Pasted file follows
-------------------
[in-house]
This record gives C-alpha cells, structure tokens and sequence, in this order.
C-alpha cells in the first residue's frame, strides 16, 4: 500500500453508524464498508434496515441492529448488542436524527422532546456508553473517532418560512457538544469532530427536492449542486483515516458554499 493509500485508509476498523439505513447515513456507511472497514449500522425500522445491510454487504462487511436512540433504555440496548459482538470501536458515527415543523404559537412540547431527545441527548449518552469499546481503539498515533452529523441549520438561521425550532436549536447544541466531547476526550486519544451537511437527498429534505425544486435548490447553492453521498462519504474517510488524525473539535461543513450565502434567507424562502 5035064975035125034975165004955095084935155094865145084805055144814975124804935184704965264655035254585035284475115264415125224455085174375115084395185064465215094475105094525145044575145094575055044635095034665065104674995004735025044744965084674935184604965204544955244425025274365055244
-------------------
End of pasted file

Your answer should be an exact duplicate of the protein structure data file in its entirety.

[in-house]
This record gives C-alpha cells, structure tokens and sequence, in this order.
C-alpha cells in the first residue's frame, strides 16, 4: 500500500453508524464498508434496515441492529448488542436524527422532546456508553473517532418560512457538544469532530427536492449542486483515516458554499 493509500485508509476498523439505513447515513456507511472497514449500522425500522445491510454487504462487511436512540433504555440496548459482538470501536458515527415543523404559537412540547431527545441527548449518552469499546481503539498515533452529523441549520438561521425550532436549536447544541466531547476526550486519544451537511437527498429534505425544486435548490447553492453521498462519504474517510488524525473539535461543513450565502434567507424562502 5035064975035125034975165004955095084935155094865145084805055144814975124804935184704965264655035254585035284475115264415125224455085174375115084395185064465215094475105094525145044575145094575055044635095034665065104674995004735025044744965084674935184604965204544955244425025274365055244